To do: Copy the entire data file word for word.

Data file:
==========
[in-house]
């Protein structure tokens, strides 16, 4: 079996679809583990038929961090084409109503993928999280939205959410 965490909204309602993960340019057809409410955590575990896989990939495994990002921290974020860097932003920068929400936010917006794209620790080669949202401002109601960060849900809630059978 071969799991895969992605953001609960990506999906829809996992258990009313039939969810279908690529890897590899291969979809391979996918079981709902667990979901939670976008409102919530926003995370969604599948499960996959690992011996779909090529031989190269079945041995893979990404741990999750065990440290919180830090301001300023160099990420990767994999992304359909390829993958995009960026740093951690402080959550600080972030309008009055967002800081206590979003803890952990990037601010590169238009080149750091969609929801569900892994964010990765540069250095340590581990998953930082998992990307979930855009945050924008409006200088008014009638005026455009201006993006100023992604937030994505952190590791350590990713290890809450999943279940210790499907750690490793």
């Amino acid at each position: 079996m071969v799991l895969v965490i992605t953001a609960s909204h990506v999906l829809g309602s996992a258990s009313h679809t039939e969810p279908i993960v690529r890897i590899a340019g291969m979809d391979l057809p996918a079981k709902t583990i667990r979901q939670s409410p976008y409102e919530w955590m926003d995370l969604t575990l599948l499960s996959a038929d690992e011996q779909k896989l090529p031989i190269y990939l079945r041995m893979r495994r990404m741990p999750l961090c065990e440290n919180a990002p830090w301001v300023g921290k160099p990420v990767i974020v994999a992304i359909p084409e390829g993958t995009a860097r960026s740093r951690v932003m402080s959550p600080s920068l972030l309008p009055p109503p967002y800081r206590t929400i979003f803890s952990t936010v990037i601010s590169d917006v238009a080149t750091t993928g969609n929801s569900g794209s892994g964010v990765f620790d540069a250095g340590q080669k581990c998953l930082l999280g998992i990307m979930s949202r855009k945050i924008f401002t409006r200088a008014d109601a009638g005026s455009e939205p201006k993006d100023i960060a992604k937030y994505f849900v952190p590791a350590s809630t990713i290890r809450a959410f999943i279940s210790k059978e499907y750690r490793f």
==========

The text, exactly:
[in-house]
């Protein structure tokens, strides 16, 4: 079996679809583990038929961090084409109503993928999280939205959410 965490909204309602993960340019057809409410955590575990896989990939495994990002921290974020860097932003920068929400936010917006794209620790080669949202401002109601960060849900809630059978 071969799991895969992605953001609960990506999906829809996992258990009313039939969810279908690529890897590899291969979809391979996918079981709902667990979901939670976008409102919530926003995370969604599948499960996959690992011996779909090529031989190269079945041995893979990404741990999750065990440290919180830090301001300023160099990420990767994999992304359909390829993958995009960026740093951690402080959550600080972030309008009055967002800081206590979003803890952990990037601010590169238009080149750091969609929801569900892994964010990765540069250095340590581990998953930082998992990307979930855009945050924008409006200088008014009638005026455009201006993006100023992604937030994505952190590791350590990713290890809450999943279940210790499907750690490793």
């Amino acid at each position: 079996m071969v799991l895969v965490i992605t953001a609960s909204h990506v999906l829809g309602s996992a258990s009313h679809t039939e969810p279908i993960v690529r890897i590899a340019g291969m979809d391979l057809p996918a079981k709902t583990i667990r979901q939670s409410p976008y409102e919530w955590m926003d995370l969604t575990l599948l499960s996959a038929d690992e011996q779909k896989l090529p031989i190269y990939l079945r041995m893979r495994r990404m741990p999750l961090c065990e440290n919180a990002p830090w301001v300023g921290k160099p990420v990767i974020v994999a992304i359909p084409e390829g993958t995009a860097r960026s740093r951690v932003m402080s959550p600080s920068l972030l309008p009055p109503p967002y800081r206590t929400i979003f803890s952990t936010v990037i601010s590169d917006v238009a080149t750091t993928g969609n929801s569900g794209s892994g964010v990765f620790d540069a250095g340590q080669k581990c998953l930082l999280g998992i990307m979930s949202r855009k945050i924008f401002t409006r200088a008014d109601a009638g005026s455009e939205p201006k993006d100023i960060a992604k937030y994505f849900v952190p590791a350590s809630t990713i290890r809450a959410f999943i279940s210790k059978e499907y750690r490793f």